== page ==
EMERSON: Yeah, that's right. And in the Duckworth-Lewis system you don't know who's won the match until someone says someone won it by half a run. Well, it seems like that's about how it's going to unfold. I understand it takes until about Saturday for it to all be worked out.
PARTON: It does, but it certainly would appear that there'll be another Labor-Greens alliance. I just couldn't imagine the Greens here getting into bed with the local Libs. I think from a Labor perspective it's actually quite a positive thing, because despite the fact that the Libs did get a massive swing towards them in the ACT here on Saturday, there was also a small swing to Labor.
EMERSON: Yeah. That's right. And I saw Tony Abbott saying 'well, the Libs should form a government'. But what's he advocating? A Liberal-Green alliance?
PARTON: Well, I guess he's advocating that. Don't worry, I had Zed Seselja on this morning and he's advocating that as well. For the life of me I just cannot see …
EMERSON: That principle didn't last very long, did it?
PARTON: I cannot see that it would possibly work. He's not talking about a ministry and everything else; he's just talking about a power-sharing agreement.
EMERSON: That's an alliance, isn't it?
PARTON: I guess so. It just wouldn't be sustainable. It would be as sustainable as you and I hosting a radio program together Monday to Friday.
EMERSON: Oh, we could do that. I reckon we'd be sensational, Parto.
PARTON: Let's move on to some other matters. Angry business community leaders have rounded on your Government's strategy of slugging businesses to fill the budget shortfall. They've warned that this move – the change to company tax – threatens to shackle growth, to increase perceptions of sovereign risk and add to the woes of the struggling manufacturing sector.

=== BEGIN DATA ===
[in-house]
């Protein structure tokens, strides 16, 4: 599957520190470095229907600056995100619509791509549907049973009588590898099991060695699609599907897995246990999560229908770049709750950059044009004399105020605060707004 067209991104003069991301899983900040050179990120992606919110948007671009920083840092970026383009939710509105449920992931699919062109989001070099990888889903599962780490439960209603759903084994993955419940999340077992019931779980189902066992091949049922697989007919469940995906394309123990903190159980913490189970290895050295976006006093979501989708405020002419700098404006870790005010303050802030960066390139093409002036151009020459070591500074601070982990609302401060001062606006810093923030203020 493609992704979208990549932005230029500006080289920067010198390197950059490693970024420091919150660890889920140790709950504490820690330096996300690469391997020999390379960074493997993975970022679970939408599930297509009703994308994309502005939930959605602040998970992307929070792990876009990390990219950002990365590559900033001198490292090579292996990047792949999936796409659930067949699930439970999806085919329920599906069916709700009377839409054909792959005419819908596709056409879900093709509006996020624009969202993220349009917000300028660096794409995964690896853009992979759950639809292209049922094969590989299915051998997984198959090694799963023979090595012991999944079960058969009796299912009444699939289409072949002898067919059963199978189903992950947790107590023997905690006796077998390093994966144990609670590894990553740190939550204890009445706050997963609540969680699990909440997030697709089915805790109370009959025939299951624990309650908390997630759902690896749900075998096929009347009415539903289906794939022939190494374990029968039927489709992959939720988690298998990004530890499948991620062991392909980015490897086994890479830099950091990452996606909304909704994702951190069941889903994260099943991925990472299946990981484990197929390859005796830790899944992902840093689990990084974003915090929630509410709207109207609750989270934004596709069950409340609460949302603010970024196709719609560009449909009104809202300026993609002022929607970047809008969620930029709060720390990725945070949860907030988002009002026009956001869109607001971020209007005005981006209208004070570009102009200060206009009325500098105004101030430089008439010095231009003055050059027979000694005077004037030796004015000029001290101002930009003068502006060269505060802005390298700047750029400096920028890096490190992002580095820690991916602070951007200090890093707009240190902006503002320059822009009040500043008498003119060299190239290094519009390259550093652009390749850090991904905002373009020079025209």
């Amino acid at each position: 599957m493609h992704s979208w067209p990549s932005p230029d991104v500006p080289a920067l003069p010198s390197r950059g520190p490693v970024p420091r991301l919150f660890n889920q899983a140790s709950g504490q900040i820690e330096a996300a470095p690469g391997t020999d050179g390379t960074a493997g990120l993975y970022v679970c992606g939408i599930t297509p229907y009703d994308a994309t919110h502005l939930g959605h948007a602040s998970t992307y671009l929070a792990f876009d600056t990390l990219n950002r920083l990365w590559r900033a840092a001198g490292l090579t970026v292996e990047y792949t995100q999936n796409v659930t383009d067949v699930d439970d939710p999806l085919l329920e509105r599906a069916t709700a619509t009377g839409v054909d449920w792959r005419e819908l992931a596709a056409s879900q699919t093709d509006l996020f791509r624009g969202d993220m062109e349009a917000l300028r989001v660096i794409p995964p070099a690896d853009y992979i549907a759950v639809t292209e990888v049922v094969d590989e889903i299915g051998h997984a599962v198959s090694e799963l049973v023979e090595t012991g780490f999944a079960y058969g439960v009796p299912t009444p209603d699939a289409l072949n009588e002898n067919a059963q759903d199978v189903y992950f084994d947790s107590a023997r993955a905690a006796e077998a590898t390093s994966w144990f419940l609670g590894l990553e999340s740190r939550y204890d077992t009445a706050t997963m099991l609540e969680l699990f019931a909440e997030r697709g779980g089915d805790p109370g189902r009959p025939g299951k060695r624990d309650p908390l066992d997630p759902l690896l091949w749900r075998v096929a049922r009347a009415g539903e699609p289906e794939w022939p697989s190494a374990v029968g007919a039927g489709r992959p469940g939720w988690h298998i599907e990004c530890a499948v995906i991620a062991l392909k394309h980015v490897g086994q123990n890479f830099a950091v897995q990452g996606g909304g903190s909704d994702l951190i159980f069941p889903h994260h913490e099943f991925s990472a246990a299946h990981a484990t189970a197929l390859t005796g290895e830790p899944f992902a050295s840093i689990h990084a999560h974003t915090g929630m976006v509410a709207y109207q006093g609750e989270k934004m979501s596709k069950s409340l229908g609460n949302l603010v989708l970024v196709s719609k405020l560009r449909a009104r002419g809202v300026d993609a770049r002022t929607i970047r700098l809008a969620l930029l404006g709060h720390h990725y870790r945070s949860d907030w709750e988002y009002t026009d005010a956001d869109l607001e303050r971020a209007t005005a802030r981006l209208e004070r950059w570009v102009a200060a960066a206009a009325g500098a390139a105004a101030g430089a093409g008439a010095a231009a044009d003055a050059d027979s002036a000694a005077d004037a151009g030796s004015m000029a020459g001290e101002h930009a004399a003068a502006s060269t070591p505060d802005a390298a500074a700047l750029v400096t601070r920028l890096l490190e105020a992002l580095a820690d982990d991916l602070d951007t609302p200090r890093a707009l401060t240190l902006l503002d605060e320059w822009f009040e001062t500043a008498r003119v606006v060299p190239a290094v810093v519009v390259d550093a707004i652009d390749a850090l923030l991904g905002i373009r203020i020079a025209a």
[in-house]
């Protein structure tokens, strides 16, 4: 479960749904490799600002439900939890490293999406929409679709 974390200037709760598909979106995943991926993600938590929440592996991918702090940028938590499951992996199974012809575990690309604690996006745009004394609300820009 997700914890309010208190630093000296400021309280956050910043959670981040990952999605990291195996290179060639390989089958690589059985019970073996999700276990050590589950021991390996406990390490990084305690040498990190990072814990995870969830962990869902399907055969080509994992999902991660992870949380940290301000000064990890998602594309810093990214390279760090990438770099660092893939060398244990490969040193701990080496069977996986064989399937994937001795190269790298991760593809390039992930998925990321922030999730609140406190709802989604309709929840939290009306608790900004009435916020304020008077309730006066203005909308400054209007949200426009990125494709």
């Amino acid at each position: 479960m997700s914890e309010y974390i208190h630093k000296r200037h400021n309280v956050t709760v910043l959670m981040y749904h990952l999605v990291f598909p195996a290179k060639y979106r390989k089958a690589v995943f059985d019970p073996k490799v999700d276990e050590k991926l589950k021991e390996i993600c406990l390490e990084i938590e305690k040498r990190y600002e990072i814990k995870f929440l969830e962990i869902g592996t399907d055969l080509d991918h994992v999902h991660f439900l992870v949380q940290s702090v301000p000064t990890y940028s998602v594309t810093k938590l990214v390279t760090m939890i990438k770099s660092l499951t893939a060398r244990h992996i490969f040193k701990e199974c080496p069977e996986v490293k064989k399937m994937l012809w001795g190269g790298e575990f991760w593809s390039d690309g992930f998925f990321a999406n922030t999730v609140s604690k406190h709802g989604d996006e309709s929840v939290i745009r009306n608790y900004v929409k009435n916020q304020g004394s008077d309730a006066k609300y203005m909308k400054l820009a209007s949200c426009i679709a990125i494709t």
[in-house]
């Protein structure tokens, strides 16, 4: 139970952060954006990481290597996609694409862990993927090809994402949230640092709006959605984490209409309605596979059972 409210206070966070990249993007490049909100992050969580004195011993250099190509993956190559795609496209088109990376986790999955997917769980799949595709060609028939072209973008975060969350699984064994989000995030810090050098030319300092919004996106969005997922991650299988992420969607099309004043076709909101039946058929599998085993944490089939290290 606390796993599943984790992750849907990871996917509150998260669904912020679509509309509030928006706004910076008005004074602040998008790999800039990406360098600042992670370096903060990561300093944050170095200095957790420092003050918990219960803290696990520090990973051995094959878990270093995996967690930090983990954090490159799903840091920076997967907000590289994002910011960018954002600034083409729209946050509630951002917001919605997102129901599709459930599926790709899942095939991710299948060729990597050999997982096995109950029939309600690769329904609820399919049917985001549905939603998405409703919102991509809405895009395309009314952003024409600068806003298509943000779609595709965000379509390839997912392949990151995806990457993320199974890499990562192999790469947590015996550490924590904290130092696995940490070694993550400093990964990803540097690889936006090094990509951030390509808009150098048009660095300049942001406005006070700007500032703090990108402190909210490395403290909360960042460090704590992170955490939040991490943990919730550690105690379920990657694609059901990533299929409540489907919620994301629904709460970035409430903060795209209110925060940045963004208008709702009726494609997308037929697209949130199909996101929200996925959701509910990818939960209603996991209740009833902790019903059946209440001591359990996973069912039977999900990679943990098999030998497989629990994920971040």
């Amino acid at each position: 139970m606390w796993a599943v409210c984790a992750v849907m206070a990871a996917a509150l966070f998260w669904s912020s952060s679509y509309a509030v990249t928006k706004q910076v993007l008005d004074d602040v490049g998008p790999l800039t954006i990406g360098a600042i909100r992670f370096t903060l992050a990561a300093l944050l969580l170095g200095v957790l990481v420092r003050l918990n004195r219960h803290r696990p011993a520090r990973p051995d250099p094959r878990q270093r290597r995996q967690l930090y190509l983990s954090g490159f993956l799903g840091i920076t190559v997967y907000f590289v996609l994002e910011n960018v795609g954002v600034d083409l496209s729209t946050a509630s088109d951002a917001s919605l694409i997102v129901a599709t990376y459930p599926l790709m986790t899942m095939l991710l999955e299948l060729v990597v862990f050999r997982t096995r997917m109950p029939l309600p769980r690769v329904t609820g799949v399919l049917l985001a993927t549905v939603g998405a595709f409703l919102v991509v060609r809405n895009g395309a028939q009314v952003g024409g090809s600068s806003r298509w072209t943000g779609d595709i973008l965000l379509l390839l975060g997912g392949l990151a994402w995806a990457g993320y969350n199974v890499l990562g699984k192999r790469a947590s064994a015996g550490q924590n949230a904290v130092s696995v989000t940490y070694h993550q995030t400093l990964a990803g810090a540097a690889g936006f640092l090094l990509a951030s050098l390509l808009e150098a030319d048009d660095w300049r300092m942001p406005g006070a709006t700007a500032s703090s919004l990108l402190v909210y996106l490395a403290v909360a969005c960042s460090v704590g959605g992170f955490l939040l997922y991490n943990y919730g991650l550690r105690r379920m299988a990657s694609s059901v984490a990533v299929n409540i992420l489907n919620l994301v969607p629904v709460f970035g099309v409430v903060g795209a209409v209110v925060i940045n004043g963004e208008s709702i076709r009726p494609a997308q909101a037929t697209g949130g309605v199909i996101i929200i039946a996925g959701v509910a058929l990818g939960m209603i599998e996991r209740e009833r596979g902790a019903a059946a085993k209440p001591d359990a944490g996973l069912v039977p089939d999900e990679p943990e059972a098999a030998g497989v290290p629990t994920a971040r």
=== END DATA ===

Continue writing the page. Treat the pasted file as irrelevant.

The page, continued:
EMERSON: Well, the workers pay their tax every fortnight on a pay-as-you-go basis, and what we're saying is that it's pretty fair that companies pay tax every month. They used to pay it on a yearly basis. I think it was the previous Howard Government that moved it to a quarterly basis. And we're just saying how about you pay it on a monthly basis. I don't think that actually is the end of the world. I don't think there was soaring sovereign risk when Mr Costello moved from a yearly to a quarterly basis. So maybe they should just settle down a bit and get on with what they do very well, and that's create jobs for Australia. We've got 800,000 new jobs since this Government formed office; we've got unemployment at a relatively low 5.5 per cent; we've got an economy that's growing stronger than any major advanced country and is expected by the IMF to continue to do so; inflation at 13-year lows; investment at 40-year highs, and interest rates more than halved in respect of the Reserve Bank cash rate since this Government was formed. They are actually indicators of a very strong economy.
PARTON: Before I let you go, the Government's much-delayed policy on the Asian Century is going to be released on Sunday. Are you in a position to tell us anything about it at this stage?
EMERSON: Look, it's really very much about people-to-people relationships. It's not some sort of sophisticated computable general equilibrium model or anything like that. It's a big dose of common sense, but a commitment to continue our economic integration with what is the fastest-growing region on earth. We used to talk about the tyranny of distance and here we are at the right place at the right time, in the Asian region in the Asian Century. Let's make the most of it and give our young people that splendid diversity of career opportunities that is on offer in the Asian Century.
PARTON: Thanks for your time this morning, as always.
EMERSON: Thanks, Parto.